There’s no denying that COVID-19 has affected a significant chunk of our history, but for writers, it begs another question: how much of the pandemic should I include in my story? Portraying these years accurately is a justifiable urge, all-too-common for writers. When we see a person smoking on a plane, even if typical at the time, it destroys our willful suspension of disbelief, removing us from the story entirely. That’s the last thing writers want, so we strive for accurate portrayals.
This dilemma posed itself to me last year, albeit in a unique way. My recently-published novel, Dilation, was written primarily in 2019. The beginning of the story was intended to occur in the near future, so I created fictitious world events for the time in between. Unfortunately, I had to step back from the book for two years, finishing it in 2021. The delay not only created a strange, brief alternate history, but one without a pandemic. As a first contact/alien invasion story, there were multiple conversations about quarantines and a detailed one about flu vaccines.
They didn’t age well.
For months, I contemplated whether or not I should retroactively update my story to include COVID. Those dated quarantine conversations seemed unrealistic, and I routinely found myself thinking “why is nobody mentioning this s***?”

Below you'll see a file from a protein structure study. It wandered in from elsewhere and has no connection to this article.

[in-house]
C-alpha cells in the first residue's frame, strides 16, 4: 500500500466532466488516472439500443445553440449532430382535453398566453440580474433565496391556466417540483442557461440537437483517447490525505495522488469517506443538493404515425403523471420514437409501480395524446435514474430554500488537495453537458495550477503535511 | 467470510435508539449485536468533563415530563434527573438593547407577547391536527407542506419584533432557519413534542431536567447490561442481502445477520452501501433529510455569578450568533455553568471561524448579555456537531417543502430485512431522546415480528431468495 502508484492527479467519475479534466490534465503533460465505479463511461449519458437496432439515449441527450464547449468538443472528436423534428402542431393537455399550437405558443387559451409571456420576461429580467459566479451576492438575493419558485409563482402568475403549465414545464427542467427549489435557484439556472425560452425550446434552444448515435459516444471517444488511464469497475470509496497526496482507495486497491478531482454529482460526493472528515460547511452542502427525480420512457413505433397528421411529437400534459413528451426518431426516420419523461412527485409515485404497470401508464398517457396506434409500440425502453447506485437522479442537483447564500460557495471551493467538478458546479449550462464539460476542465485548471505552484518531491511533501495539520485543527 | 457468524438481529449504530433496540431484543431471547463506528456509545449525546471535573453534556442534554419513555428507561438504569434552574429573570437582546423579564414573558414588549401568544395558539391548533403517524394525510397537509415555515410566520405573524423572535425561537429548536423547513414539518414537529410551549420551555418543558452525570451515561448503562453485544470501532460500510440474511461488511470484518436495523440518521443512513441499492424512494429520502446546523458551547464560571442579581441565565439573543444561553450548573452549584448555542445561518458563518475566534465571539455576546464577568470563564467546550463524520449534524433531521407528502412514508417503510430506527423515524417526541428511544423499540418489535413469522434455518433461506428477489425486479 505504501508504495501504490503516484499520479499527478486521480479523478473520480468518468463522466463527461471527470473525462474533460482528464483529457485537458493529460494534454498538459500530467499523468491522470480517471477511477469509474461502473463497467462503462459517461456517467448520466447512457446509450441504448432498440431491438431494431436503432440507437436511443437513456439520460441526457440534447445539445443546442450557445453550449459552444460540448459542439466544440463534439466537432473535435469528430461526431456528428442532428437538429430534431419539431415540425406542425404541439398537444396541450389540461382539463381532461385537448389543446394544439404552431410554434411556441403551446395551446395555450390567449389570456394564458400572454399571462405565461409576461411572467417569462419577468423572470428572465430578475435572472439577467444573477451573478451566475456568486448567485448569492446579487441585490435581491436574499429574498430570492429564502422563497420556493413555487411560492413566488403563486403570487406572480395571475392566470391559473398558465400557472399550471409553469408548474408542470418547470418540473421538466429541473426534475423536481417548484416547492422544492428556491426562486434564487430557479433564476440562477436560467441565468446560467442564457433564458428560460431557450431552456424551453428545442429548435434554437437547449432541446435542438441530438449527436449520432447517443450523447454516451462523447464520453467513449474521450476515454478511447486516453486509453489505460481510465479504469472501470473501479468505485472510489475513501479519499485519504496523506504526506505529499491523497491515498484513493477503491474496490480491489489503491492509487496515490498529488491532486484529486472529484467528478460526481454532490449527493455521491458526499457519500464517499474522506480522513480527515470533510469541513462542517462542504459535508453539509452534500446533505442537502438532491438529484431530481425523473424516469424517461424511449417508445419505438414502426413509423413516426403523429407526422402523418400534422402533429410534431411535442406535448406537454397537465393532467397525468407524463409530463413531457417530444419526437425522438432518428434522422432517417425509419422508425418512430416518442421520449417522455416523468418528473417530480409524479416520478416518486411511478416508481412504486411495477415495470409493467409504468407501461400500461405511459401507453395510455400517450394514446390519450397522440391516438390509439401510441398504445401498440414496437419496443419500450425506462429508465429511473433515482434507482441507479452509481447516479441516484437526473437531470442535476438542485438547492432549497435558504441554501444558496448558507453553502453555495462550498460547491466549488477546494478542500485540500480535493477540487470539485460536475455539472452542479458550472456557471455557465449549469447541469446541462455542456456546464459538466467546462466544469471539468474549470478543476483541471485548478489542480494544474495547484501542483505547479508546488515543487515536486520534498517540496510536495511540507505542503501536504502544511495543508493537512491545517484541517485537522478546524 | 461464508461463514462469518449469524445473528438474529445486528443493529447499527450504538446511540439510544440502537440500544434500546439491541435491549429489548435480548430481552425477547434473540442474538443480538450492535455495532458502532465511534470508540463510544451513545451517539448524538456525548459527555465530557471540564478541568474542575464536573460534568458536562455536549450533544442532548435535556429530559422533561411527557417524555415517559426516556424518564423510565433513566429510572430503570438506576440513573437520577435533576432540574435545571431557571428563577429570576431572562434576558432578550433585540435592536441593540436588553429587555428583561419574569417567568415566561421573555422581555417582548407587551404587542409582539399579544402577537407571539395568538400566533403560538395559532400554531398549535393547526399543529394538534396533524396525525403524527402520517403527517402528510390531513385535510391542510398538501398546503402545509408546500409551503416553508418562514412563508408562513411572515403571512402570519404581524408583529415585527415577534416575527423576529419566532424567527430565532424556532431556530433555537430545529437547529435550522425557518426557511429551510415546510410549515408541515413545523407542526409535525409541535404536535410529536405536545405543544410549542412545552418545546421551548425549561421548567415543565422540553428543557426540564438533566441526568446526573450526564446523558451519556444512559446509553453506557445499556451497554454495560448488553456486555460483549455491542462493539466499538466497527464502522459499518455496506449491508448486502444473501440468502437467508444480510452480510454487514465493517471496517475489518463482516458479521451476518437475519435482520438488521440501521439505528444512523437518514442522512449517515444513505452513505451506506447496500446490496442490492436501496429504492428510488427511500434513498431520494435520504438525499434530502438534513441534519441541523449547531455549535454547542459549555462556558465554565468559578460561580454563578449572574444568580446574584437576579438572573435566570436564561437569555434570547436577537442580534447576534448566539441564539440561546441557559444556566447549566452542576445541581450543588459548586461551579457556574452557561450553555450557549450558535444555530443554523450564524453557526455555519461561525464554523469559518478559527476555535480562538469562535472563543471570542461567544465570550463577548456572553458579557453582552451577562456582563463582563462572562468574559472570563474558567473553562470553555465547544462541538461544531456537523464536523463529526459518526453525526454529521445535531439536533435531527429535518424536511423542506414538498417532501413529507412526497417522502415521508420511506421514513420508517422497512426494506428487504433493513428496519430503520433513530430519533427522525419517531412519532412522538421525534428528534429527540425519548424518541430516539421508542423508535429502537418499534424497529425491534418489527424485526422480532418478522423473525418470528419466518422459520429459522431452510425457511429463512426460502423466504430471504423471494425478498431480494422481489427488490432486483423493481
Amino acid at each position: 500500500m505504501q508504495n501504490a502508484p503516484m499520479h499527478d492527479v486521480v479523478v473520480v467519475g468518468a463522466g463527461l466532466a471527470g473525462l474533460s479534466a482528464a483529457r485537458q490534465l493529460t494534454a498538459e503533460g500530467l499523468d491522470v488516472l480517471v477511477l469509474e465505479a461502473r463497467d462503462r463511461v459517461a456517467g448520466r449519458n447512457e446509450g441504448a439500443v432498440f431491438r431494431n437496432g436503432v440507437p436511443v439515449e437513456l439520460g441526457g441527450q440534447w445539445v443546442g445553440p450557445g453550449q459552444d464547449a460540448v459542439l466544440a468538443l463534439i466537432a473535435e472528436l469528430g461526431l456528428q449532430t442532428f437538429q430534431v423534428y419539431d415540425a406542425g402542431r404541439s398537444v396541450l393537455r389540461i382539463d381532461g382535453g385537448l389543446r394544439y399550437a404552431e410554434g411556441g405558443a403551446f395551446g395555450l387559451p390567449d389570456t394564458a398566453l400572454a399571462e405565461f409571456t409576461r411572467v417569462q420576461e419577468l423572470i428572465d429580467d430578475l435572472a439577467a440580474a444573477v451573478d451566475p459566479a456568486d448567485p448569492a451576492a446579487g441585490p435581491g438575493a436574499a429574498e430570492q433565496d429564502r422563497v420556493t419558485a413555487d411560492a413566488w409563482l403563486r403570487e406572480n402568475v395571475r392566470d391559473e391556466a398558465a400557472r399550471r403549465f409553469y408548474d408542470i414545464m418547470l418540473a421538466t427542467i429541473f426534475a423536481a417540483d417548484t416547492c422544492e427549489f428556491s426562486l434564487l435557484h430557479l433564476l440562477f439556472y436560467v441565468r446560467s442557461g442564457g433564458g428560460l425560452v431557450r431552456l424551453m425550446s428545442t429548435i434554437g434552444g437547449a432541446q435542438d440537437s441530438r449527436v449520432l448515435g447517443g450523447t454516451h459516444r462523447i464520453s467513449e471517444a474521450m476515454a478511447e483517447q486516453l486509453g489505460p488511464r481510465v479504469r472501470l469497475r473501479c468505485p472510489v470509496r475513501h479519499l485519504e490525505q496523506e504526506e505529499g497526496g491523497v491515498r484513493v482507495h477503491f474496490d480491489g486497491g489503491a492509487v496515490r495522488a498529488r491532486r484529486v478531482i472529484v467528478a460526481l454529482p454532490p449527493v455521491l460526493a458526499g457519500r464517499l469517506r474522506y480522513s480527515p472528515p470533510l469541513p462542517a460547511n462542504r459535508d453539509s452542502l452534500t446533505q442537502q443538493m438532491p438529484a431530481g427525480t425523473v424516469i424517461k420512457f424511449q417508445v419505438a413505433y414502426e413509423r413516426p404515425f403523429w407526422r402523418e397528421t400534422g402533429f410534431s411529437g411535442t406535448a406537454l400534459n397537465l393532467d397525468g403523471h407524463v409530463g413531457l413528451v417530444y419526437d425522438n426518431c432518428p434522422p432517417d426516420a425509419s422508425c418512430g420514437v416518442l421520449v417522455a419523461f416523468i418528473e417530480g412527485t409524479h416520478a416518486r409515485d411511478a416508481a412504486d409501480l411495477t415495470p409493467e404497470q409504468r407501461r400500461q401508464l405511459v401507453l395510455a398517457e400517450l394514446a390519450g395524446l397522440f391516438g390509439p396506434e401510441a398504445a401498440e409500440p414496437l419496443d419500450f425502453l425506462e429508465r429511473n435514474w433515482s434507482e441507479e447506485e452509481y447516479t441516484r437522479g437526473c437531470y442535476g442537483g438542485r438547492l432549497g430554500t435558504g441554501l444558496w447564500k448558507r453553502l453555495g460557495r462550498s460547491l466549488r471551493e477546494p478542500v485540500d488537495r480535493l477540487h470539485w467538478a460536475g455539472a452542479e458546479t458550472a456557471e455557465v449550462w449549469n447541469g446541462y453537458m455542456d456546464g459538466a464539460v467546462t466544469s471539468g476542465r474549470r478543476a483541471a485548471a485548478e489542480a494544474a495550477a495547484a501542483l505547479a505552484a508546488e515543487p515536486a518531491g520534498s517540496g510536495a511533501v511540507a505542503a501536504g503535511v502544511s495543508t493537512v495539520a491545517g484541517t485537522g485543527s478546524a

Thankfully, I’m lazy by nature, so I simply deleted the dialogue.
It was the right call. Jarring, unrealistic moments come from the inclusion of a fish out of the water, not the exclusion of fishes in the water, and from a storytelling standpoint, an absence of smokers on a 1960’s plane doesn’t invoke the same dissonance as someone lighting up in-flight. It’s a distinction between creating realistic events and building your theme, so if masks are relevant to scenes in your story, go nuts. Otherwise, it’s not going to add any believability to your narrative, and in a few years, your story will be the mile-high smoke.
It harkens back to one of my favorite writing tips from Mark Twain, “get your facts first, then distort them as you please.” If you’re writing fiction, you’ve already created a fantasy. For Dilation, this includes a premise that involves humans surviving for 10,000 years and given our pandemic response, that’s a far greater piece of fiction than the absence of COVID, anyway.
Stay safe. Suspend willfully.
Travis Stecher is a writer and musician in Los Angeles, California. Having penned short stories, non-fiction articles, and screenplays, his first novel-length science fiction thriller, Dilation, was released in January 2022. He writes from a distinctive collection of experiences, having worked previously in statistics, private security, eCommerce, and EMS. Travis is a martial artist, magician, and vocalist with a degree in mathematics who has both arrested a terrorist and won a national mascot competition.